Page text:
The Martin report, an examination of the alleged abuse at the University of North Carolina both athletically and academically, landed with a thud, not an explosion, when it was released on Dec. 20.
The report, which was led by Jim Martin, a former North Carolina governor, U.S. congressman and chemistry professor at Davidson College, found that there was “no athletic scandal” at UNC, but that there were “serious anomalies” in the Department of African and Afro-American Studies that dated all the way back to 1997.
A single professor, who is now being investigated by the State Bureau of Investigation, was involved, according to the report. It found that courses were not rigorous, grades were inflated and sometimes changed without proper protocol — and that all students, not just athletes, were the beneficiaries — if that is the correct characterization — of the lack of oversight.
None of this is to argue that there were no problems in athletics, but they were limited to a handful or more of football players who went rogue, accepting illegal benefits from agents or posers, and an assistant football coach who has been the subject of many allegations, none of which have been proven.
For all that, UNC and its football program have paid a high price: All of the football staff, including head coach Butch Davis, were fired, although none have been found guilty of wrongdoing during investigations by the NCAA, UNC and now Martin; the program was stripped of scholarships, placed on three years of probation, and the 2012 team, the champion of the ACC’s Coastal Division, was banned from post-season play; wins were vacated from previous years; some players forfeited eligibility, and others were suspended for a limited number of games; the longtime athletic director took one for the team and resigned; and Chancellor Holden Thorp will leave in the middle of next year.
UNC officials say steps have been taken to inoculate the university against future abuse, both academically and athletically.
As Martin announced the findings, critics who have seemed willing during the last two and a half years to believe the worst — including media outlets that fed readers and listeners information that has now been largely debunked — could hardly disguise their disappointment, suggesting the report was not comprehensive and raised more questions than it answered. They wanted to know why more coaches and players were not interviewed. Martin noted that he had the information gathered when coaches and players were interviewed by UNC and the NCAA, which has deemed itself satisfied and has shown no interest in returning to the Chapel Hill campus to kick over more rocks.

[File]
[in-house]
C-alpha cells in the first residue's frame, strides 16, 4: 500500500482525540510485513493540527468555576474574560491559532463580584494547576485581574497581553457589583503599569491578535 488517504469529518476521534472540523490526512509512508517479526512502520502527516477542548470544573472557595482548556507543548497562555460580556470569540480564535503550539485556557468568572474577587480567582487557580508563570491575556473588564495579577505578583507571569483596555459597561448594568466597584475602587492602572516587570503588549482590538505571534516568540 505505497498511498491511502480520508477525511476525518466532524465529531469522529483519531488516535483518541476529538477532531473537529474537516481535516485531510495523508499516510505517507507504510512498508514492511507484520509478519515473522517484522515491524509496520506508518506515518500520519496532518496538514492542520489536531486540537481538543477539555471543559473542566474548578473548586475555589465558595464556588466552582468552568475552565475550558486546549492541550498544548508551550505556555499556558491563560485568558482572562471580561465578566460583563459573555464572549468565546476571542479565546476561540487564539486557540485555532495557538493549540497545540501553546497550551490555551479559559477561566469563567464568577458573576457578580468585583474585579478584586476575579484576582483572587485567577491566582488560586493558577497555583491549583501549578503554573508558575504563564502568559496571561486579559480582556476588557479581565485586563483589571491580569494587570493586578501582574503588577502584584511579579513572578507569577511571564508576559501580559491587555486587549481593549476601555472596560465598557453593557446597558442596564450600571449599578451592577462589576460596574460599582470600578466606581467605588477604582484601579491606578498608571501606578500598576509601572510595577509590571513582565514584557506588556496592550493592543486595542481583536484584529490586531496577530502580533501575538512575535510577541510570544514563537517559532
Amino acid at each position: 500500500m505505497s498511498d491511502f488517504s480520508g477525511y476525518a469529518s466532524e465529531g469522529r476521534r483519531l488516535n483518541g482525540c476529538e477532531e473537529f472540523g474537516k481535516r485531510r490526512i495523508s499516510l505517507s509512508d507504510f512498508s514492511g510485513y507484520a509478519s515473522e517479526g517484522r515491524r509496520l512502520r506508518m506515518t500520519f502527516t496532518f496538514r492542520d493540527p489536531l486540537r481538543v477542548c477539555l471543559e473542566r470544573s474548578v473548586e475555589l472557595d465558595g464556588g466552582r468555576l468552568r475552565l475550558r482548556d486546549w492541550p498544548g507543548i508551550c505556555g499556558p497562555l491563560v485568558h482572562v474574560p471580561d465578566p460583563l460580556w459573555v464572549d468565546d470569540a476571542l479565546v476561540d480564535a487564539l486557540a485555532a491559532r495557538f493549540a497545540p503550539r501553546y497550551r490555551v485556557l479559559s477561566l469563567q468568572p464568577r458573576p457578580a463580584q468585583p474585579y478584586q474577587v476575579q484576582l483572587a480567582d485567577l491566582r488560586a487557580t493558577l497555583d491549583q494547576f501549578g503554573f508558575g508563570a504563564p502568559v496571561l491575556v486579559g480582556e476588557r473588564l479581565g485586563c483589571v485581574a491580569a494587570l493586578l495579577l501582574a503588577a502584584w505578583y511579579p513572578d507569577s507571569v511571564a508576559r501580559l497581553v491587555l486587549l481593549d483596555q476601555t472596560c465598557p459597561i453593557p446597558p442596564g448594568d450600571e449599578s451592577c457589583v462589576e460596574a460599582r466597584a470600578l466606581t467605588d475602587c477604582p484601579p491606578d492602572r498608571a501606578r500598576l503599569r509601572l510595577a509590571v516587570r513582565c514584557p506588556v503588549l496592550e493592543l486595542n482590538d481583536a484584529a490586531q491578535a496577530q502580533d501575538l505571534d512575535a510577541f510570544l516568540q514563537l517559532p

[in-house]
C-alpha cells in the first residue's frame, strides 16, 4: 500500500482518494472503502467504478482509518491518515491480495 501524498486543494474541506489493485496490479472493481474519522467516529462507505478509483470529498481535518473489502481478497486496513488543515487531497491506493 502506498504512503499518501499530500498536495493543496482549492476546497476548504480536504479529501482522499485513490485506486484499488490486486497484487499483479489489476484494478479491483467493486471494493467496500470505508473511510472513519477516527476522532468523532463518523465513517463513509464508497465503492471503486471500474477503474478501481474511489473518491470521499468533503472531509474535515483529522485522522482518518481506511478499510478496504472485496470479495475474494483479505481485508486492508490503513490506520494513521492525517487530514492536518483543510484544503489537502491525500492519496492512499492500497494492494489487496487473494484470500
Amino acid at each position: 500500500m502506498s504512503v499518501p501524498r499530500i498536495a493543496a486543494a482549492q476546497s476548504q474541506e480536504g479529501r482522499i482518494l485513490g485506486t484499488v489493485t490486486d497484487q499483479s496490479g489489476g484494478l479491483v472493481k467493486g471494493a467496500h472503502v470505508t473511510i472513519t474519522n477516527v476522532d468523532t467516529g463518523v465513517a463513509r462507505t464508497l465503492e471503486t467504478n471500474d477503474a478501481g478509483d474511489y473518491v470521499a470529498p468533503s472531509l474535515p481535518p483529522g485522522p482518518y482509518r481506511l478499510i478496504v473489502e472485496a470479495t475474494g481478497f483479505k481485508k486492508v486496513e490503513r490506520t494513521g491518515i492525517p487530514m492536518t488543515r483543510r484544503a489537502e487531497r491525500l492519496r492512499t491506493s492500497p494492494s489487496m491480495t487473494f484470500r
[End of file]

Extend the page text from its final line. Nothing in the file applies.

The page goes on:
Martin and consultants skilled in academic investigations spent months looking over fresh territory, examining all 172,580 course sections with undergraduate students enrolled from the fall 1994 term through the 2012 summer term while looking at nearly 13,000 instructors and 119,000 students.
Martin spoke clearly, saying that no coaches steered players toward the African and Afro-American courses as a way to keep them eligible for competition, and that athletes in no way were given favor by any coach or instructor, including the one now targeted by the SBI.
The Martin report runs counter to the 30-month narrative, one that UNC officials did little to refute; instead, they took an accommodating posture and provided what was sought, content to allow the investigation to lead where it would.
The biggest blow, one that can’t be wiped away even with the testimony of the Martin report, is that the academic and athletics reputations of the state’s flagship institution, heretofore stellar, have been tarnished — and that was done unfairly.
The Martin report should be good news for all North Carolinians who favor academic integrity, regardless of for whom they cheer on Saturdays. Ridiculously, that hasn’t been the case.